JOBLESS INSURANCE TAX TO DROP: Some businesses in Maryland will pay less in unemployment insurance taxes next year because fewer people are applying for unemployment benefits, state officials said Thursday. Gov. Larry Hogan announced that the state’s Unemployment Insurance Trust Fund has grown by $125 million since January, Ovetta Wiggins reports in the Post.
- Officials said fewer workers are being laid off and filing unemployment insurance claims, enabling the trust fund used to pay jobless claims to grow to levels that now permit a rate reduction, Natalie Sherman of the Sun reports. The tax rate is reset by law each year, based on the balance in the fund, which topped $983 million at the end of September, up nearly $80 million from the same time the year before.
HOGAN FOR PRES? Larry Hogan for president? That’s what blogger Rebekah Swieringa suggested this week in a post on her Red Millennial blog, offering six reasons why she thinks Maryland’s Republican governor — a first-time office holder in office less than a year — should eventually consider a White House run. Hogan scoffed at the notion, Ovetta Wiggins writes in the Post.
RAISE ANTE ON CUTTING EMISSIONS: Assured that Maryland is on track to significantly reducing its climate-altering pollution, a broad-based state commission called Thursday for the state to raise the ante by pledging to slash greenhouse gas emissions 40% by 2030, Tim Wheeler of the Sun is reporting.
REVAMPING MO CO LIQUOR CONTROL: When the Maryland General Assembly convenes early next year, state Comptroller Peter Franchot—a long-time critic of Montgomery County’s public liquor control regime—plans to propose legislation designed to inject full-scale private sector competition into the current system, Louis Peck reports for Bethesda Beat.
- Six state legislators from Montgomery County want voters to decide in November 2016 whether private alcohol distributors should be allowed to compete against the county’s Department of Liquor Control, Aaron Kraut of Bethesda Beat reports.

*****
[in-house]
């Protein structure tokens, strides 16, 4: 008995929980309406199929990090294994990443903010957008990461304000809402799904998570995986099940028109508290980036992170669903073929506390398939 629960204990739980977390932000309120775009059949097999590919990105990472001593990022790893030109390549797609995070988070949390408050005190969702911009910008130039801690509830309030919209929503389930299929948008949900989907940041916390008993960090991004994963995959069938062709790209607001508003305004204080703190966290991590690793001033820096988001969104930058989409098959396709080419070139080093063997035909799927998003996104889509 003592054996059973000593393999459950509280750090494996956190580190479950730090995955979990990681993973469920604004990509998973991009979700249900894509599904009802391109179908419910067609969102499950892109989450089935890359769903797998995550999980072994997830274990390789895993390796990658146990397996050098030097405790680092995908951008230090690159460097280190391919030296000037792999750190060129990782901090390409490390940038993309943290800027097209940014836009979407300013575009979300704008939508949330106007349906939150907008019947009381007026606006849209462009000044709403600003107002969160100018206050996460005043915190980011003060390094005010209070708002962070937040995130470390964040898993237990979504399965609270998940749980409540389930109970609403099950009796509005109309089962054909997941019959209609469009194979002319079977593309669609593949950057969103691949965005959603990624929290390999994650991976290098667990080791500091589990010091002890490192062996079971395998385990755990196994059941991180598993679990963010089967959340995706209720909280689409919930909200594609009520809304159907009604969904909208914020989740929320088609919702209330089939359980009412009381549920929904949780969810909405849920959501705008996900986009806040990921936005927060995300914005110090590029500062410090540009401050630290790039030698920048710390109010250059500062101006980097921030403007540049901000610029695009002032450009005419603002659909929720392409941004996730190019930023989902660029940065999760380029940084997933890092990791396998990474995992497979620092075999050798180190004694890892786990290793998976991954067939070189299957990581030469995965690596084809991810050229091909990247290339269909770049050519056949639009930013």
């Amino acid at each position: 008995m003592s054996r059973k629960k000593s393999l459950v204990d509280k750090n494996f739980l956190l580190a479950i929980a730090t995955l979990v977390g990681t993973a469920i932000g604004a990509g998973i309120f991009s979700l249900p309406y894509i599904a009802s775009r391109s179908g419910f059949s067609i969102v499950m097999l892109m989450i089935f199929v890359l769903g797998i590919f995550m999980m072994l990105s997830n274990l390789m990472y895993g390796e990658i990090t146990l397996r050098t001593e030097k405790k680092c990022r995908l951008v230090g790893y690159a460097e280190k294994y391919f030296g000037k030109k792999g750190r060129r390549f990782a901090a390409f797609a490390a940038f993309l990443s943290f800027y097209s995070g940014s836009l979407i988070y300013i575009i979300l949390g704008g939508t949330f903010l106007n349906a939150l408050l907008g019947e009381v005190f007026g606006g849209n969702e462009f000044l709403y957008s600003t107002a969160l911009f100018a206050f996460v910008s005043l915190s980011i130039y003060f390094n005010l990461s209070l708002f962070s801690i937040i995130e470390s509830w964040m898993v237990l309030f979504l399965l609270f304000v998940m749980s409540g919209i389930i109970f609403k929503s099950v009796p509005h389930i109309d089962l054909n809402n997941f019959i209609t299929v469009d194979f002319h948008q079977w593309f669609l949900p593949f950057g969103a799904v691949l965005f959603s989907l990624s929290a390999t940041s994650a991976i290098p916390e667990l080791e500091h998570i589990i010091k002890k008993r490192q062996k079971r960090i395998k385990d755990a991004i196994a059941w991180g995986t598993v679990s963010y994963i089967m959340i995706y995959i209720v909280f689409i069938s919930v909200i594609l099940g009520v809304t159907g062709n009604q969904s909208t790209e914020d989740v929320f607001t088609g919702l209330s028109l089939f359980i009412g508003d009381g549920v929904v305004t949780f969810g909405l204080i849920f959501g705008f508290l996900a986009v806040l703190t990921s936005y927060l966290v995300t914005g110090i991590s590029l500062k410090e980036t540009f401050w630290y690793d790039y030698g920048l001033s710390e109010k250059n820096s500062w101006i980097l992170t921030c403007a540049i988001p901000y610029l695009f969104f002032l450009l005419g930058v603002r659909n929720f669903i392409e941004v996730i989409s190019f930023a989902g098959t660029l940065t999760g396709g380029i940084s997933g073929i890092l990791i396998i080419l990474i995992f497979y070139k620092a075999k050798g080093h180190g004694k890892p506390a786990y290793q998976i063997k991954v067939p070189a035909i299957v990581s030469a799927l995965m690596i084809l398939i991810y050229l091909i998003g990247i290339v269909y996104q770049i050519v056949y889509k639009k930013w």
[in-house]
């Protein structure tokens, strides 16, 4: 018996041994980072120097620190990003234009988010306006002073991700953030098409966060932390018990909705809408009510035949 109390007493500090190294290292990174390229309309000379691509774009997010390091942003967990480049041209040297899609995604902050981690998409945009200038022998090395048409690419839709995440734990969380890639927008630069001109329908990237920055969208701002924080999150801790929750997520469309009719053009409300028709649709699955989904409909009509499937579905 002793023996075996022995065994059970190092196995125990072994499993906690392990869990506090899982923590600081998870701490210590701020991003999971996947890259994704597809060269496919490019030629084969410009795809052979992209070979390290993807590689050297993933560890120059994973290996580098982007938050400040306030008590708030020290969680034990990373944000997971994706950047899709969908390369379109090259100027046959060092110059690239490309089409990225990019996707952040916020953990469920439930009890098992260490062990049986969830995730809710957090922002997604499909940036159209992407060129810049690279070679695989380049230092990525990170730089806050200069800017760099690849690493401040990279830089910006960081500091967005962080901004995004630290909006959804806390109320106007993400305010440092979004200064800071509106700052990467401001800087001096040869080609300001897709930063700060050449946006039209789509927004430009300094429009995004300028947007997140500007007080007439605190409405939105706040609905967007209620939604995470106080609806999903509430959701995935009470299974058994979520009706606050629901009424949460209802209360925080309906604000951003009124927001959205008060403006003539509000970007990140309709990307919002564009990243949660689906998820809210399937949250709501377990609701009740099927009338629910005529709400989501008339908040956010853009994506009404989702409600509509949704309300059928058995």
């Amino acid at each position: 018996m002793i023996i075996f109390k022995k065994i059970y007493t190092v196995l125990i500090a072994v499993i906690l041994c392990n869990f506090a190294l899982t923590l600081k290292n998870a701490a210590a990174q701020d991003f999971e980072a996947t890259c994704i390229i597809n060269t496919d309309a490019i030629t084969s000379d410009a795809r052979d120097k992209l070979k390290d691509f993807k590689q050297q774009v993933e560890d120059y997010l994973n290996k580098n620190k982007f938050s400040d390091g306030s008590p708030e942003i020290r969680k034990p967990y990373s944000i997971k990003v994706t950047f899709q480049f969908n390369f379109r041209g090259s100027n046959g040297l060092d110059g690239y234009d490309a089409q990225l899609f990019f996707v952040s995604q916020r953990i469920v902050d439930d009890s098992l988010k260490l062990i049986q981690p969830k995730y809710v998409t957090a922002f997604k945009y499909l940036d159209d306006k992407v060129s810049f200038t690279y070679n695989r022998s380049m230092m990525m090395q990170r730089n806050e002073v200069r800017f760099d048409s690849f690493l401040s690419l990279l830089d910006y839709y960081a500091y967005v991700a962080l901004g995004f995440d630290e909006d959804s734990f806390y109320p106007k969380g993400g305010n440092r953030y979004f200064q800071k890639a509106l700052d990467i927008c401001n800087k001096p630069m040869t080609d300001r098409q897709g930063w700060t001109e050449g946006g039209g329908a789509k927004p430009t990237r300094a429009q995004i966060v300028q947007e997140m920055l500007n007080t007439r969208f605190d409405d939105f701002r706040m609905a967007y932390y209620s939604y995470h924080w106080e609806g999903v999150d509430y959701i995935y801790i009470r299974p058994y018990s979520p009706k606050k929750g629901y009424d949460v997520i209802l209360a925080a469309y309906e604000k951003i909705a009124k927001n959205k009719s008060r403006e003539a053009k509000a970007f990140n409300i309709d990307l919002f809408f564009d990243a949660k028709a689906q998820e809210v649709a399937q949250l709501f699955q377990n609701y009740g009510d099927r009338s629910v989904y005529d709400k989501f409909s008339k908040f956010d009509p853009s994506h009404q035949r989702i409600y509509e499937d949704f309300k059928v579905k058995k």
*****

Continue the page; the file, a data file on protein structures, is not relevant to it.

EXPORT BOONS: Donald Fry, writing in Center Maryland, urges Maryland to go after export markets in an effort to spur growth and counterbalance the state’s reliance on federal government money.
EMILY’S LIST BACKS MATTHEWS: Kathleen Matthews, the former WJLA anchor and Marriott executive running for the 8th Congressional District, picked up the endorsement of Emily’s List on Thursday — marking the second Maryland race the influential group has entered, writes John Fritze for the Sun.
- Bill Turque of the Post reports that the powerful national money machine said Matthews has “used her 30-year career as a journalist to tell stories focused on the importance of equal rights for women, access to affordable health care, good jobs, and education.” It cited her work as host of the show “Working Woman,” which the group said “brought national attention to the realities hardworking women face.”
CUMMINGS’ COME-ON: In an opinion piece for the Daily Record, Fraser Smith wonders why U.S. Rep. Elijah Cummings is waiting to make an announcement — any announcement — on a potential run for Barbara Mikulski’s Senate seat. He’d win if he got in, but he also may be harming both Donna Edwards’ and Chris Van Hollen’s fund-raising abilities by his continued mulling.